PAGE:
Research into human longevity has been misled in large part by its heavy reliance on a core of unstated but deeply held beliefs that color old age with every negative connotation available. The assumptions inherent in these beliefs, while not wholly false, ignore important dimensions of aging…Growing old is actually a complex, richly detailed phenomenon…Declinism, a concept that has been used to describe the experience of empires that are past their prime, can also be employed to describe the contemporary equation of aging with loss and surrender. – William H. Thomas, M. D. in What are Old People For? How Elders Will Save The World.
Doctor William H. Thomas is a famous geriatrician, with an international reputation in his field. In the early 1990’s, he began working in support of the “Eden Alternative.” He wrote books advocating a different type of physical environment for nursing homes and care of the elderly. Facility concepts growing out of the ideas of Dr. Thomas and others are called “Green Houses.” “Most of all,” Dr. Thomas has written, “the Green House represents a new pattern language for addressing the social and cultural challenges that arise from growing old in a viciously ageist society.”
Today’s column will take a look at another book by Dr. Thomas, “What are Old People For? How Elders Will Save the World.” This fascinating book begins by looking at some well-known studies regarding the aging process. Dr. Thomas writes “research into human longevity has been mis-led in large part by its heavy reliance on a core of unstated but deeply held beliefs that color old age with every negative connotation available. The assumptions inherent in these beliefs, while not wholly false, ignore important dimensions of aging. ..growing old is actually a complex, richly detailed phenomenon.” Dr. Thomas explains how our society (and perhaps all societies before us?) is so incredibly biased in favor of youth, that almost no one can take comfort in the idea of growing older. We view an older person as an “adult in decline.” That view is not only incorrect, but it is based on our insistence on measuring old age with the yardsticks of early adulthood and our faith in youth’s perfection. Truth is, writes Dr. Thomas that old age is different from adulthood, just as adulthood is different from childhood. Old age is not synonymous with “decline.”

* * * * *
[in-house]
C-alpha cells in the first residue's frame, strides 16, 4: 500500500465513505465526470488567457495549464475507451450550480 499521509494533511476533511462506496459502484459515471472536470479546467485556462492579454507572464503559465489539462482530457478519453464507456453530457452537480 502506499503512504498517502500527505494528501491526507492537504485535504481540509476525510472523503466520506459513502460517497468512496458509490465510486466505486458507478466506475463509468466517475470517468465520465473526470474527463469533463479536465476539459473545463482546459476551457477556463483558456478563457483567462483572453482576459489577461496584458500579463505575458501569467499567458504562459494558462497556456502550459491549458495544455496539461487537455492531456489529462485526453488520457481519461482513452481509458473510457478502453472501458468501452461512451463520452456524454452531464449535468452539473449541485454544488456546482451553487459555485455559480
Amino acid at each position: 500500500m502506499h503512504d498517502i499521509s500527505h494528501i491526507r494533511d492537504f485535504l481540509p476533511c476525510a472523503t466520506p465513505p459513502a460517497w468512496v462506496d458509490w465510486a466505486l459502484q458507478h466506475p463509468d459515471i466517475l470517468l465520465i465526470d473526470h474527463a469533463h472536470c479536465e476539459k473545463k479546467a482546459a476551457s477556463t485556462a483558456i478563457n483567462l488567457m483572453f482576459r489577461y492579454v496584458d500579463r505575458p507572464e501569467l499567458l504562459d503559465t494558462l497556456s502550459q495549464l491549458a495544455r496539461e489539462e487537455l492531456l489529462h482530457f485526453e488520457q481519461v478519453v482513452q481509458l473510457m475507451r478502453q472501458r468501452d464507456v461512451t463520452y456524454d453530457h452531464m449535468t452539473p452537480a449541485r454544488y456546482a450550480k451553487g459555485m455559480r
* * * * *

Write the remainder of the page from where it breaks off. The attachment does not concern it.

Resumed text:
A Swedish sociologist, Lars Tornstam, completed some studies in 1973, showing results he named “theory of gerotranscendence.” This model points out that human longevity includes the potential for a movement away from the materialistic and rational points of view common in the first half of life, and that the successful gerotranscendence, or completion, of this shift is accompanied by a strong increase in life satisfaction. He interviewed Swedish men and women aged fifty-two to nine-seven years. Answers given reflect change in the subject’s relationships with self, society and the world. In his analysis, Tornstam groups these experiences into three categories. The Self: Self-confrontation occurs during aging, and there is a decrease in self-centeredness. There is a change from egoism to altruism. There is a rediscovery of childhood and the pleasure of recalling episodes from one’s own childhood. Relationships: Older people become more selective and less interested in superficial relationships. There is an increased need for solitude. Attitudes toward wealth change – there is less acquisitiveness and a greater awareness that possessions can ensnare and confine a person. There is newfound joy in transcending nonsensical social norms. (“When I get old, I Will Wear Purple.”) A deeper appreciation develops for the large gray area separating right and wrong. This is accompanied by increasing reluctance to give advice to others. Cosmic Insights: Past and present sometimes merge, and the immediate presence of long-absent relatives may be sensed. There is often a renewed interest in genealogy and one’s relationships with past generations. The fear of death may give way to a curiosity about “what’s next?” There is a renewed interest in nature, and our sense of connection to it.
Tornstam’s theory is intended to suggest a general pattern of development that can unfold in the later decades of life. Older people of the same age show much more diversity than children – and it is much harder to make general statements about them. This variability, writes Thomas, is among the gifts that longevity offers to us.
In this fascinating book, Thomas discusses that we need to be open to the hidden powers of age. The transcendence discussed by Tornstam may, as many world religions can attest, be the greatest of all possible human victories. There is something “vital and true” to be grasped and then savored within the distinctively human experience of growing older. “There is great power hidden within old age, but we will remain ignorant of the depth and breadth of that power as long as we insist on simply comparing youth to age.” More on this topic to come. Stay tuned.
“What are Old People For?” is available through Amazon.com and major bookstores. I highly recommend it, and I have only finished the first half! For more information on current Eden Alternative projects, go to www.edenalt.com.
Thank you for reading. Stay well. See you next week.